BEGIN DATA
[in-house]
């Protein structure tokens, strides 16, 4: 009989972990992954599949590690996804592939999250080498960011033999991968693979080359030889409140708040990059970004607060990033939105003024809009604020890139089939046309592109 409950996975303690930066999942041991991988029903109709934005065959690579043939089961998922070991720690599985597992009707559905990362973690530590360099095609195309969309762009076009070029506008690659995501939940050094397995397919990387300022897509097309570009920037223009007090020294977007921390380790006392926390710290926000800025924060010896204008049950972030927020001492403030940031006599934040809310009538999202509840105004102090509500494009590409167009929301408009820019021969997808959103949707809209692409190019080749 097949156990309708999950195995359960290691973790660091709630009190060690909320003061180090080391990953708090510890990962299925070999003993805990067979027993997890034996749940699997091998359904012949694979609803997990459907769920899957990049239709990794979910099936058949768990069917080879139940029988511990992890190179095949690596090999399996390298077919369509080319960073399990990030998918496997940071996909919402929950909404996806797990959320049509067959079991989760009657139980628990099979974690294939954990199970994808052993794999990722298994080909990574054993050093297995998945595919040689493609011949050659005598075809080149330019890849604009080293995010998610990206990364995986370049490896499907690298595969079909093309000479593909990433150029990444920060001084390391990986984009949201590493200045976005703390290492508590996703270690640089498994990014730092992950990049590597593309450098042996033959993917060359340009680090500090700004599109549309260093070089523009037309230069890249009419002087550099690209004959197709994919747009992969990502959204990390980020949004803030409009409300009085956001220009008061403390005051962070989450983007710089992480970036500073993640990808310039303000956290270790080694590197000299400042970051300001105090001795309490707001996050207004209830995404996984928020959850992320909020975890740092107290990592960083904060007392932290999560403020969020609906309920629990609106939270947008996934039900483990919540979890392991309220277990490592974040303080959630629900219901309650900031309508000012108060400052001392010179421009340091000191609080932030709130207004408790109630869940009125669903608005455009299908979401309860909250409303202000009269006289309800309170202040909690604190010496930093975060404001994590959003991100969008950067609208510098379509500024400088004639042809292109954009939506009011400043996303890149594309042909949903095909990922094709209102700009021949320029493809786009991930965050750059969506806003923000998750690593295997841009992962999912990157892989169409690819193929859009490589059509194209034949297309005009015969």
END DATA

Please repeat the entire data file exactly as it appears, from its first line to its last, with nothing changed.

[in-house]
């Protein structure tokens, strides 16, 4: 009989972990992954599949590690996804592939999250080498960011033999991968693979080359030889409140708040990059970004607060990033939105003024809009604020890139089939046309592109 409950996975303690930066999942041991991988029903109709934005065959690579043939089961998922070991720690599985597992009707559905990362973690530590360099095609195309969309762009076009070029506008690659995501939940050094397995397919990387300022897509097309570009920037223009007090020294977007921390380790006392926390710290926000800025924060010896204008049950972030927020001492403030940031006599934040809310009538999202509840105004102090509500494009590409167009929301408009820019021969997808959103949707809209692409190019080749 097949156990309708999950195995359960290691973790660091709630009190060690909320003061180090080391990953708090510890990962299925070999003993805990067979027993997890034996749940699997091998359904012949694979609803997990459907769920899957990049239709990794979910099936058949768990069917080879139940029988511990992890190179095949690596090999399996390298077919369509080319960073399990990030998918496997940071996909919402929950909404996806797990959320049509067959079991989760009657139980628990099979974690294939954990199970994808052993794999990722298994080909990574054993050093297995998945595919040689493609011949050659005598075809080149330019890849604009080293995010998610990206990364995986370049490896499907690298595969079909093309000479593909990433150029990444920060001084390391990986984009949201590493200045976005703390290492508590996703270690640089498994990014730092992950990049590597593309450098042996033959993917060359340009680090500090700004599109549309260093070089523009037309230069890249009419002087550099690209004959197709994919747009992969990502959204990390980020949004803030409009409300009085956001220009008061403390005051962070989450983007710089992480970036500073993640990808310039303000956290270790080694590197000299400042970051300001105090001795309490707001996050207004209830995404996984928020959850992320909020975890740092107290990592960083904060007392932290999560403020969020609906309920629990609106939270947008996934039900483990919540979890392991309220277990490592974040303080959630629900219901309650900031309508000012108060400052001392010179421009340091000191609080932030709130207004408790109630869940009125669903608005455009299908979401309860909250409303202000009269006289309800309170202040909690604190010496930093975060404001994590959003991100969008950067609208510098379509500024400088004639042809292109954009939506009011400043996303890149594309042909949903095909990922094709209102700009021949320029493809786009991930965050750059969506806003923000998750690593295997841009992962999912990157892989169409690819193929859009490589059509194209034949297309005009015969």